There is evidence of cooking and food preparation going on at Tremough during the prehistoric period. Burnt stones, fire pits, and many pieces of pottery were identified as well as a number of grain remains. The presence of burnt stones often indicates cooking, heated stones being used to heat water or for roasting meat in pits. Many pits contained charcoal fragments but also charred weeds and small chaff items. 

The remains were in poor condition, due to the acidic clay soils at Tremough. In the early Neolithic pits sherds of early neolithic pottery, flint and hazelnut shell fragments were found. The charcoal that was found had clearly been produced from hazel, oak and hawthorn.

Pits dating to the early Bronze Age contained pottery, hulled wheat, several preserved cereal grains(spelt, barley, oats) and bulbuls of onion couch. One single Celtic bean was identified, though rare to find, charred beans have been found in a middle Bronze Age roundhouse elsewhere in Cornwall. The beans may have been used as a useful source of protein and carbohydrate. 

There were also a number of wild plants, grasses and weeds identified from the digs at Tremough. Black bindweed (also known as convolvulus), cleavers, ribwort plantain, selfheal, heath grass & onion couch tubers. 

Tuesday, 4 April 2017

Prehistoric Standard-Ware

The Making Process

Initial sketchbook work for standard ware
Several months ago I began to work on designs for a small series of contemporary functional Gabbroic clay vessels. I want to in some way emulate some of the early Bronze Age pieces found in Cornwall, with a focus on the round bottomed bag shaped pots excavated from Carn Brea. I want to maintain a continuity of use for this remarkable material and show the use of this material spanning time.


Having worked on a series of direct reproductions, I decided to produce a contemporary range using CAD and CNC milling to produce the models for standard ware forms. I then  used traditional plaster mould making techniques to ram press mould these objects. Thinking about communicating archaeology through digital craft practice, these straightforward emulations invite the viewer to experience the familiar.

(John Peters) Computer Aided Designs from my paper cut outs
(John Peters) Final imagining of Gabbroic standard ware pieces
The next stage is to mill out the solid forms from blue foam, this was done with the help of Mark Squire, technician to sustainable product design at Falmouth University. 

Milled out blue foam formers with handle
The rounded bases have been joined using water contact expanding glue (Gorilla glue).   The foam solids are then sanded carefully to achieve a good finish.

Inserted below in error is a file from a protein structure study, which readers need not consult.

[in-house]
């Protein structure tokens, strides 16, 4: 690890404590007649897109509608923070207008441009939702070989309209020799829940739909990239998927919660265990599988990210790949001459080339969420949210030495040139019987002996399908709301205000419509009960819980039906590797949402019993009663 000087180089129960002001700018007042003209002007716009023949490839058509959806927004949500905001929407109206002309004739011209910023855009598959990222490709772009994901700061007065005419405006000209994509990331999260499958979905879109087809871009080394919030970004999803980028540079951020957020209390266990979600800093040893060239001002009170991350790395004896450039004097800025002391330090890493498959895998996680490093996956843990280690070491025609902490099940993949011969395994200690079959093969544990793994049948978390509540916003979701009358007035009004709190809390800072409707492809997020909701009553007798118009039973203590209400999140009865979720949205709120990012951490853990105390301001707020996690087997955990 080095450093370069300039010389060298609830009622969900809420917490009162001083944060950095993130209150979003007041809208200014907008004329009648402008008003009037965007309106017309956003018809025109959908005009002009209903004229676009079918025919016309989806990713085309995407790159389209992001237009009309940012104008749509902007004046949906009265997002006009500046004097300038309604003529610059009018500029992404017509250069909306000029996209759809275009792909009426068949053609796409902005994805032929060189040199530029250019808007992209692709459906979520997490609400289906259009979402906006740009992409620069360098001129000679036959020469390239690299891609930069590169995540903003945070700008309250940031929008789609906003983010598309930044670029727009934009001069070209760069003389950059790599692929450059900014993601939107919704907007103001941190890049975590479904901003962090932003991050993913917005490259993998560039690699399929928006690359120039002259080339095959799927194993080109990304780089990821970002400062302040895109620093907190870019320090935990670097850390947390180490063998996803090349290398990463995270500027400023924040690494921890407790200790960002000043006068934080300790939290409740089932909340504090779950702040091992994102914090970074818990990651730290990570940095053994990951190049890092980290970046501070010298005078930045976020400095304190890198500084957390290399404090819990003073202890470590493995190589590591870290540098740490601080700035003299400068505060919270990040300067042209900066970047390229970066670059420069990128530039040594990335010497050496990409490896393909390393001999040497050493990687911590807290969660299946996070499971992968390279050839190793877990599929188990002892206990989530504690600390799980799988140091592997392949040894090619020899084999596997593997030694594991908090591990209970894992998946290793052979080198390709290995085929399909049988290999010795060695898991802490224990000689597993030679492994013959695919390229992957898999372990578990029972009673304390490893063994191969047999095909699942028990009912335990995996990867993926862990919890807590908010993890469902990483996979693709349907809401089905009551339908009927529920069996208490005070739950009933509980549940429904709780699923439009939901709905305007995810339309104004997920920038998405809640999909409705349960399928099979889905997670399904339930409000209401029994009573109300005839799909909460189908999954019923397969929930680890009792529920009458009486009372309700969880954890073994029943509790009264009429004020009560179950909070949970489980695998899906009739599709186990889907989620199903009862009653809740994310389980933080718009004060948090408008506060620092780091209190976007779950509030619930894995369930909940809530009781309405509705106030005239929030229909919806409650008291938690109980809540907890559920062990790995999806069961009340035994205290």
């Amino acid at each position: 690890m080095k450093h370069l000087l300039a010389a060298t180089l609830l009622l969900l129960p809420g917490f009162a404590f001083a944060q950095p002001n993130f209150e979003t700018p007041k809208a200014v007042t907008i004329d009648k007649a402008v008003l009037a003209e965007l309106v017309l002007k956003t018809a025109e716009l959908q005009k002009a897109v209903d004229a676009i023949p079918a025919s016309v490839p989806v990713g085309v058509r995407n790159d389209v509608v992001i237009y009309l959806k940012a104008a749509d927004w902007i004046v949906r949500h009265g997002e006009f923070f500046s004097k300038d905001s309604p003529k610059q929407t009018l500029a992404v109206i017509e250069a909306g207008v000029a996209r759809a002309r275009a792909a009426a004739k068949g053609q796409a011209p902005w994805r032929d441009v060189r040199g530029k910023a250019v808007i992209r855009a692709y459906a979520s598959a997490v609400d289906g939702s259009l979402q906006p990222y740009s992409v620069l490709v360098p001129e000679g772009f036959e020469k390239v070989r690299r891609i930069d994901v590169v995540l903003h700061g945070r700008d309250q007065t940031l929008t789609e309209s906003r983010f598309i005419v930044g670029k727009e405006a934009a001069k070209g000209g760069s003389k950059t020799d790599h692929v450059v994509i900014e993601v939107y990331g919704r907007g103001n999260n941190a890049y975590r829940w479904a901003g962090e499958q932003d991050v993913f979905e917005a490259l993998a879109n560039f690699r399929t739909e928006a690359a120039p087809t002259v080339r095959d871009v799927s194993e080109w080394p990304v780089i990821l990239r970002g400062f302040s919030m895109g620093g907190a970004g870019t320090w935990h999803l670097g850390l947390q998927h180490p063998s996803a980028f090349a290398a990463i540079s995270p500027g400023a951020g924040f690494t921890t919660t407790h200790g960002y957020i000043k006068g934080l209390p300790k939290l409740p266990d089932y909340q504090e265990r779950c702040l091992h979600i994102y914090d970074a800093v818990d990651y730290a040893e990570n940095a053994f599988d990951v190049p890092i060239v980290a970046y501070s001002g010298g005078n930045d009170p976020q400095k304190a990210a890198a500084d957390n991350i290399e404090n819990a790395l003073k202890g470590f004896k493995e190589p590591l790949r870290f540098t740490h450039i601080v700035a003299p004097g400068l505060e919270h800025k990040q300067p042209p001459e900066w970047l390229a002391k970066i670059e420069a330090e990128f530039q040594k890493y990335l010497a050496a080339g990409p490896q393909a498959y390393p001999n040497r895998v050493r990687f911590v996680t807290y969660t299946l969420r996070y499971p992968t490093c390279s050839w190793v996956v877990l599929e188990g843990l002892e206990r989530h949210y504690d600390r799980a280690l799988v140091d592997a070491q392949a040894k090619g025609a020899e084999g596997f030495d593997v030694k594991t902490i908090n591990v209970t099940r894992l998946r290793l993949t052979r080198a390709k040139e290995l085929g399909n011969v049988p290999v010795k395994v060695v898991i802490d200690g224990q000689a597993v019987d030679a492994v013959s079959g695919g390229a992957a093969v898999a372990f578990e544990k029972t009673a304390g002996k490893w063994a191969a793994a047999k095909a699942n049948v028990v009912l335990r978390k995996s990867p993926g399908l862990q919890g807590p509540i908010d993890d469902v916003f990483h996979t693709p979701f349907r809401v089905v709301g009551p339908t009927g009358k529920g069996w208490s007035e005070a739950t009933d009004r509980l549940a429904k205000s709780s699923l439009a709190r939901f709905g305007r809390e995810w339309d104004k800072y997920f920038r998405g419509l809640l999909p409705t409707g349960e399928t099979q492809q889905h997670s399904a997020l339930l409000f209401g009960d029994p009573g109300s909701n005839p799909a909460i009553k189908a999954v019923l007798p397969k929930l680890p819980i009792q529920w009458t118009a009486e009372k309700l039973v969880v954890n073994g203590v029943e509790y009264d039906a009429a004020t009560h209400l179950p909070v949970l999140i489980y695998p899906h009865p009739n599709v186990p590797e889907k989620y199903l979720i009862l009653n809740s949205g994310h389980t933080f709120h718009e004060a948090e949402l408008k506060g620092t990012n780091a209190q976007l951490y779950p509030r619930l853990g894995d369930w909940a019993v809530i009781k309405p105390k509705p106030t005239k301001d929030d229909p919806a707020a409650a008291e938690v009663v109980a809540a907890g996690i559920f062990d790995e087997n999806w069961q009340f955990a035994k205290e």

Initially I will use the same clay mixture to produce these pieces as was used for the giant pin. The Gabbroic mixture contains 20% paper pulp as well as 20% hyplas ball clay, and some heavier brick grog. This aids the plasticity and workability of the original clay body, whilst the grog helps with even drying and warping.

Freshly milled blue styrofoam pieces
I halved the sanded foam pieces, stuck them down onto a glass base and covered them in a thin layer of vaseline ready for the production of plaster casts. It was at this point I realised that I could have just had half of each piece milled in the foam, it would have been cheaper and quicker. 

I spent half a day making moulds, as well as more time preparing the clay. In order to present a range of these sets of standard ware, I am experimenting with different firing temperatures as well as different mixtures. 
Plaster moulds 
Gabbroic clay drying out before reclaiming

I want to continue with the paper pulp, grog and ball clay but also add some small feldspar chips for one of the sets. At 1260° the feldspar will melt and burst through the surface, creating a real contrast with the deep red/brown of the gabbroic clay. The making process is slow and there is a need for accuracy in order to achieve equal wall thickness. The work must be dried slowly and evenly to avoid cracking and warping of the form.
Smallest size of Gabbroic clay Standard ware
These images show the smoothed surface, the grog and the round bottomed form.

Finished pieces drying

Tuesday, 28 March 2017

Scanning Gabbroic Clay Sherds: Printing and Sewing

In early 2015, with the help of Dr. Imogen Wood from Exeter University and staff from The Royal Cornwall Museum, I was able to source pieces of gabbroic pottery found on site at Tremough, one fine ware and one coarse ware. I had long been digging and using this unique clay in my ceramics practice and was familiar with the myriad finds on display in Truro’s museum. 

These 4000-year-old gabbroic clay shards were thin sectioned, mounted in resin and scanned at the highest magnification. At the heart of this particular investigation sat a machine owned by Exeter and Cambourne school of Mines - Qemscan, a sophisticated machine providing automated mineralogy and petrography. 

This scan gave me detailed data on the clay formation; the clay is interesting in its make up, the blend of minerals makes it a good refractory material, more suitable to withstand thermal shock, perhaps explaining the number of large scale finds. This scan gave me data on the clay formulation as well as vibrant imagery. After establishing the colourways I transferred the information in SMARTPRINT software and digitally printed onto fabric. 

I then created a large paper pattern for the oven gloves, an exact 4x replica, cut them out, tacked them and machine stitched them finally finishing off the edges with bias. 

I marvel at the perfect circularity of this ongoing investigation. I find it exciting that I am only now able to look at a shard in such microscopic detail as has ever been technologically possible. I can only wonder at the coincidence of the placement of a machine that allows us to do this. Who would imagine when there are only 60 such machines in the world, that one of them would be situated directly on the ground where the 4000-year-old shard was dug?